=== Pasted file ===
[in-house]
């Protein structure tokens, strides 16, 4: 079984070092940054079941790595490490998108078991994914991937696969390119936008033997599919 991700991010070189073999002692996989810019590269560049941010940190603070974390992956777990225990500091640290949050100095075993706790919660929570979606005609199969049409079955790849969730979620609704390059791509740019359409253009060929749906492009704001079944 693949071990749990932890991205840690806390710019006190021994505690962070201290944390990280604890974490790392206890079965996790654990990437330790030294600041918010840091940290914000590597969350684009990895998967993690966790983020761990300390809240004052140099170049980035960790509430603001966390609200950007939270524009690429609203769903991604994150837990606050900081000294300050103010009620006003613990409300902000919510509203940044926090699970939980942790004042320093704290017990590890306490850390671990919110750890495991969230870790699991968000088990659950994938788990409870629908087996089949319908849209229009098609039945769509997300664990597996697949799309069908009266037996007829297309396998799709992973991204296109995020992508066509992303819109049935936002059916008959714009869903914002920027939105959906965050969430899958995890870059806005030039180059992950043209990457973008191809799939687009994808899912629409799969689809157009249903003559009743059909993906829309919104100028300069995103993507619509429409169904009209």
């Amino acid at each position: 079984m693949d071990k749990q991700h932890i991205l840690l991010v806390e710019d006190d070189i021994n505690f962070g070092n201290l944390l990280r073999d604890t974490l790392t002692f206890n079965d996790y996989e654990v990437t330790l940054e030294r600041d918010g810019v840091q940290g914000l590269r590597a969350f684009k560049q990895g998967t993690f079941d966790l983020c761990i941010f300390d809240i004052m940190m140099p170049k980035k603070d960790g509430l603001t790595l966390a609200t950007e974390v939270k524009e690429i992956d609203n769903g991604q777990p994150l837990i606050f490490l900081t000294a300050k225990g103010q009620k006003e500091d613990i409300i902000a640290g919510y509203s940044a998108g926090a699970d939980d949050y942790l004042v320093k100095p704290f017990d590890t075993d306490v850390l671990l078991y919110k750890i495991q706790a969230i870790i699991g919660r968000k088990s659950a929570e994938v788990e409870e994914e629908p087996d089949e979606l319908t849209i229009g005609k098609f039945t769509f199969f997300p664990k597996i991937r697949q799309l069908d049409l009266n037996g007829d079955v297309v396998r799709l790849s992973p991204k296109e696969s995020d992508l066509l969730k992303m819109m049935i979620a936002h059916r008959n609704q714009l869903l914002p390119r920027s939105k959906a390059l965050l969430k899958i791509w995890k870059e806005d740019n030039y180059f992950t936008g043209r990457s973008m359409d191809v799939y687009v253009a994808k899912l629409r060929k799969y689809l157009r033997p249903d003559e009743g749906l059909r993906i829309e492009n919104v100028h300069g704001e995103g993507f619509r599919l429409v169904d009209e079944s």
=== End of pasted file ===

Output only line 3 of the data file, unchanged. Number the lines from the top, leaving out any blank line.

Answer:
């Amino acid at each position: 079984m693949d071990k749990q991700h932890i991205l840690l991010v806390e710019d006190d070189i021994n505690f962070g070092n201290l944390l990280r073999d604890t974490l790392t002692f206890n079965d996790y996989e654990v990437t330790l940054e030294r600041d918010g810019v840091q940290g914000l590269r590597a969350f684009k560049q990895g998967t993690f079941d966790l983020c761990i941010f300390d809240i004052m940190m140099p170049k980035k603070d960790g509430l603001t790595l966390a609200t950007e974390v939270k524009e690429i992956d609203n769903g991604q777990p994150l837990i606050f490490l900081t000294a300050k225990g103010q009620k006003e500091d613990i409300i902000a640290g919510y509203s940044a998108g926090a699970d939980d949050y942790l004042v320093k100095p704290f017990d590890t075993d306490v850390l671990l078991y919110k750890i495991q706790a969230i870790i699991g919660r968000k088990s659950a929570e994938v788990e409870e994914e629908p087996d089949e979606l319908t849209i229009g005609k098609f039945t769509f199969f997300p664990k597996i991937r697949q799309l069908d049409l009266n037996g007829d079955v297309v396998r799709l790849s992973p991204k296109e696969s995020d992508l066509l969730k992303m819109m049935i979620a936002h059916r008959n609704q714009l869903l914002p390119r920027s939105k959906a390059l965050l969430k899958i791509w995890k870059e806005d740019n030039y180059f992950t936008g043209r990457s973008m359409d191809v799939y687009v253009a994808k899912l629409r060929k799969y689809l157009r033997p249903d003559e009743g749906l059909r993906i829309e492009n919104v100028h300069g704001e995103g993507f619509r599919l429409v169904d009209e079944s």